Supplier risk and its impact on corporate risk
One of the main goals of MedTech companies is trying to minimize business and operational risks, while also ensuring legal and regulatory compliance. The probability of suppliers causing an interruption within the supply chain is defined as the supplier’s risk. Even though lean, just-in-time, off-shoring, and outsourcing strategies have allowed companies to reduce overall costs while improving efficiencies and expand more quickly into new markets, they also expose companies to higher supply risks. Shortcuts in quality, capacity issues and delivery delays are just a few examples of possible issues. The current pandemic has only emphasized the fragile balance between companies and their suppliers. Therefore, a well-considered strategy regarding Supplier Risk Management is of great importance.
The Medical Device regulatory landscape is impacting supplier control.
Regulatory bodies around the globe have increased their control over organizational supply chains, and they have increased the penalties for corporate non-compliance. A short overview of the requirements for purchasing control applicable to manufacturers of medical devices and issued by the different regulatory bodies is provided below.
- Evaluate and select suppliers based on their ability to supply product in accordance with the organization’s requirements. Criteria for evaluation and re-evaluation shall be established.
- Establish and implement the inspection or other activities necessary for ensuring that purchased product meets specified purchase requirements, including specifications, product acceptance, supplier personnel qualifications, and quality system requirements.
EU Medical Device Regulation (MDR)
MDR requires adherence to ISO 13485:2016. However, it adds its own declarations. Article 10.8(d) & 10.12-14 (Supplier Controls and Corrective Action) and Article 88.3(b) (Market Surveillance) call for announced and unannounced inspections of suppliers and subcontractors, and the facilities of professional users.
The Medical Device Single Audit Program (MDSAP)
Like MDR, MDSAP requires adherence to ISO 13485:2016. At a high level, Chapter 7 of MDSAP requires that the purchasing process covers the regulatory needs for supplier management for all the participating countries (USA, Canada, Brazil, Japan, and Australia) and therefore, covers the evaluation, selection, and re-evaluation of suppliers, outsourcers, and service suppliers.
21CFR Part 820 - FDA
Articles regarding evaluation of suppliers:
- Evaluations must be documented.
- Define the type and extent of control to be exercised over the product, services, suppliers, contractors, and consultants based on the evaluation results.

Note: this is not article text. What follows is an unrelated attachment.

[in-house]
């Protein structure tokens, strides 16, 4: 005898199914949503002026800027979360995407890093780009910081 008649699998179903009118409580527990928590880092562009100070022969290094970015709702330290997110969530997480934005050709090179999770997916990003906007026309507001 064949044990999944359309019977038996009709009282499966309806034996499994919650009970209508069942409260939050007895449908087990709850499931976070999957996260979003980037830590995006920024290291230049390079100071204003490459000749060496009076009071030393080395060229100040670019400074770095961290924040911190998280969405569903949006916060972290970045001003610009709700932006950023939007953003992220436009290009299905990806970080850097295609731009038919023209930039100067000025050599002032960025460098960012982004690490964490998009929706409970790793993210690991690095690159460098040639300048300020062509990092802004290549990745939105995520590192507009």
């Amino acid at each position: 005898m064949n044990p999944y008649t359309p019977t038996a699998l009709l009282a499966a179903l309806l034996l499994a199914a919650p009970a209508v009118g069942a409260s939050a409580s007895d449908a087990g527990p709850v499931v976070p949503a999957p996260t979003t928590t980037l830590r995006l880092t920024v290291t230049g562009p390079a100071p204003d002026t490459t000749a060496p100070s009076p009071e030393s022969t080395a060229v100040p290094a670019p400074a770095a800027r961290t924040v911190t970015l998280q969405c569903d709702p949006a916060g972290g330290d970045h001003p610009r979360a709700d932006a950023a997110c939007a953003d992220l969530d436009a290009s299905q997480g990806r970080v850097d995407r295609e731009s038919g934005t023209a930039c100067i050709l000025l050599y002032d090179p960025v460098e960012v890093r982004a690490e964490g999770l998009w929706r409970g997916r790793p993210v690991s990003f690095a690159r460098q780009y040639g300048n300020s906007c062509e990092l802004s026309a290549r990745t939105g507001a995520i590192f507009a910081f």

- Maintain records of acceptable suppliers, contractors, and consultants.
Turning regulations into practice: Supplier Risk Assessments & Vendor Rating System
Before actual contracts are closed, a profound evaluation of the (future) suppliers is advised. The key areas that need to be evaluated to minimize risk include:
- Manufacturing capability and capacity: can the supplier produce the volume required?
- Technical Capability: can a supplier manufacture or deliver the desired specifications?
- Financial Stability: does the supplier have the financial resources to fulfill long-term commitments?
- Service Levels: how flexible and responsive is the supplier to the purchasing organization’s needs?
- Commitment to sustainability: does the supplier have policies and guidelines promoting environmental, social, and economic sustainability? Have the processes been certified?
- Location: how does the supplier’s location affect risk levels and transportation costs?
When suitable suppliers have been chosen, regular monitoring of these vendors is crucial to maintain the production of your medical devices at prescribed levels of quality and quantity. Different types of inspection and analysis can be carried out to rate the current suppliers. Examples are vendor rating systems or supplier scorecards. Every MedTech company needs its personalized approach. However, they are all based on the same procedures:
- Incoming material inspections
- Supplier nonconformance or deviations
- Supplier audits
- On time delivery of goods
Supply chain risks grow as organization's suppliers expand geographically and companies increase offshoring and outsourcing activities. The increasing sophistication in technology, and ever-increasing regulatory oversight are important factors leading to an increased supply chain risk. Resulting supply chain issues are impacting medical device manufacturers around the globe, costing billions of dollars in market devaluations, recalls, regulatory fines, and settlements. Therefore, supplier risk management is an indispensable tool in the arsenal to mitigate the most important risks while maintaining high levels of business excellence.